It seems like whoever penned the phrase, 'hard work pays' was studying NTV anchor Salim Swaleh's life from a time he lived in Kibra.
Speaking to Kenyans.co.ke, the eloquent Swahili anchor disclosed that he endured a rough start in life, initially working for free for a year at the now-defunct Touch Radio in Nakuru.
The most tumultuous time in his life was probably when he worked as a plastic paper recycler at Nairobi's Industrial Area, Nairobi, and earned a meager Ksh230 a day.
He revealed that life was tough for him from the onset as he would walk from Kibra, where he lived, to City Cabanas before boarding a matatu to the Industrial Area for work.
"Life was tough then. I remember walking from Kibra to City Cabanas on my way to work at Industrial Area. I worked with a firm that recycled plastics that had been collected and I made Ksh230 per day," he divulged to Kenyans.co.ke.
He further revealed that in his childhood, he did not come from a rich family and that his school fees were sustained majorly by donors.
"I did not come from a rich family and I went through a lot of difficulties throughout my schooling life. I depended on donors to settle my bills," he continued.
At the start of his media career, the anchor revealed that despite his early-age desire to become a journalist, he had to endure a lot of challenges.
He had to endure a daily four-kilometer walk to work in Nakuru for one year but he never gave up.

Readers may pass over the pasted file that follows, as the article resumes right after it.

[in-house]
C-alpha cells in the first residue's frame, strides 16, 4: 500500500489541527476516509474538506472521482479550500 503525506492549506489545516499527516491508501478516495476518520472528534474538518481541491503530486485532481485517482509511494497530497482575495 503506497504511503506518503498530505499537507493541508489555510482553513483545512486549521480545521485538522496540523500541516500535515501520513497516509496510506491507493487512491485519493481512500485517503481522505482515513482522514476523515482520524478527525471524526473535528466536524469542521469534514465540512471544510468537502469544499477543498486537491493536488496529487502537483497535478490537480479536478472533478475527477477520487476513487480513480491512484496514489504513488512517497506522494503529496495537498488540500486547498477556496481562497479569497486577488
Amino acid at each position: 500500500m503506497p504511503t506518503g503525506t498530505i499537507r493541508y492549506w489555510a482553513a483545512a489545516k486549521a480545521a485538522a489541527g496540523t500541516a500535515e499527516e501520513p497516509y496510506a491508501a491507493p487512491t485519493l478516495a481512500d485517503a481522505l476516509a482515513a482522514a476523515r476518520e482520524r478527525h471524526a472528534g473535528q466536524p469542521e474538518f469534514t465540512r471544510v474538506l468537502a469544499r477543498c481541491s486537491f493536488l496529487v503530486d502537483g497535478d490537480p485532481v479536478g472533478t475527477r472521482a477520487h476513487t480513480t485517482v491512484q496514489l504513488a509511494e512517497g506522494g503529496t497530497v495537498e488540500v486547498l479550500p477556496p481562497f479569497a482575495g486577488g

Today, Swaleh ranks as one of the prolific Swahili anchors at NTV where he hosts a prime time news bulletin with Jane Ngoiri.
He is a celebrated career journalist in Kenya having served as a news anchor at Citizen TV before making the switch to NTV where he hosts the Swahili news alongside Ngoiri.
He exited the Dennis Prit-based media house rather noisily after reports floated in the local media that he was axed after blackmailing newsmakers and receiving bribes.
He, however, set the record straight revealing that his choice to leave the station was influenced by his own personal reasons and not what was reported in the news media.
“Yes, it is true I left Citizen TV a week ago. I resigned for personal reasons not because of what I am reading online. My salary and the little I get from my businesses is enough money for me. I am a professional journalist who has worked with international media entities,” he clarified at the time.
Swaleh joined NTV in 2018. He has previously worked as a news producer, African affairs expert and researcher at Nation Centre and as an international journalist for Islamic Republic of Iran Broadcasting (IRIB).
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